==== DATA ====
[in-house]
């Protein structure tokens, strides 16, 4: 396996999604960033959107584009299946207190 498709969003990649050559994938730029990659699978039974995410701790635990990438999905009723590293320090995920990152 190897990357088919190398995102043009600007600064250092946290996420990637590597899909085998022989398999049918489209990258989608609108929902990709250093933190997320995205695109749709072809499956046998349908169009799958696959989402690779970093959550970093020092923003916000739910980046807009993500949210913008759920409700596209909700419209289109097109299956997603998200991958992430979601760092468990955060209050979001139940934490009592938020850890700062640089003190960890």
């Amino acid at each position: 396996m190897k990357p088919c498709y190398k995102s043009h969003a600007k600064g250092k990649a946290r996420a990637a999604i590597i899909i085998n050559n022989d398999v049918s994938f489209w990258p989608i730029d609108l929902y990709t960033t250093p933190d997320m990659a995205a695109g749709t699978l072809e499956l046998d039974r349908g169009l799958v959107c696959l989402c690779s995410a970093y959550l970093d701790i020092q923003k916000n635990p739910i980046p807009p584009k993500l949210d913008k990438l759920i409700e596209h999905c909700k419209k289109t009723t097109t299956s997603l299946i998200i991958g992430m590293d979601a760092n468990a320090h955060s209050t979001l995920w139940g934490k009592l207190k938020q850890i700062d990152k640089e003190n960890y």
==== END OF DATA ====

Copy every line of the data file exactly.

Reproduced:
[in-house]
């Protein structure tokens, strides 16, 4: 396996999604960033959107584009299946207190 498709969003990649050559994938730029990659699978039974995410701790635990990438999905009723590293320090995920990152 190897990357088919190398995102043009600007600064250092946290996420990637590597899909085998022989398999049918489209990258989608609108929902990709250093933190997320995205695109749709072809499956046998349908169009799958696959989402690779970093959550970093020092923003916000739910980046807009993500949210913008759920409700596209909700419209289109097109299956997603998200991958992430979601760092468990955060209050979001139940934490009592938020850890700062640089003190960890």
């Amino acid at each position: 396996m190897k990357p088919c498709y190398k995102s043009h969003a600007k600064g250092k990649a946290r996420a990637a999604i590597i899909i085998n050559n022989d398999v049918s994938f489209w990258p989608i730029d609108l929902y990709t960033t250093p933190d997320m990659a995205a695109g749709t699978l072809e499956l046998d039974r349908g169009l799958v959107c696959l989402c690779s995410a970093y959550l970093d701790i020092q923003k916000n635990p739910i980046p807009p584009k993500l949210d913008k990438l759920i409700e596209h999905c909700k419209k289109t009723t097109t299956s997603l299946i998200i991958g992430m590293d979601a760092n468990a320090h955060s209050t979001l995920w139940g934490k009592l207190k938020q850890i700062d990152k640089e003190n960890y």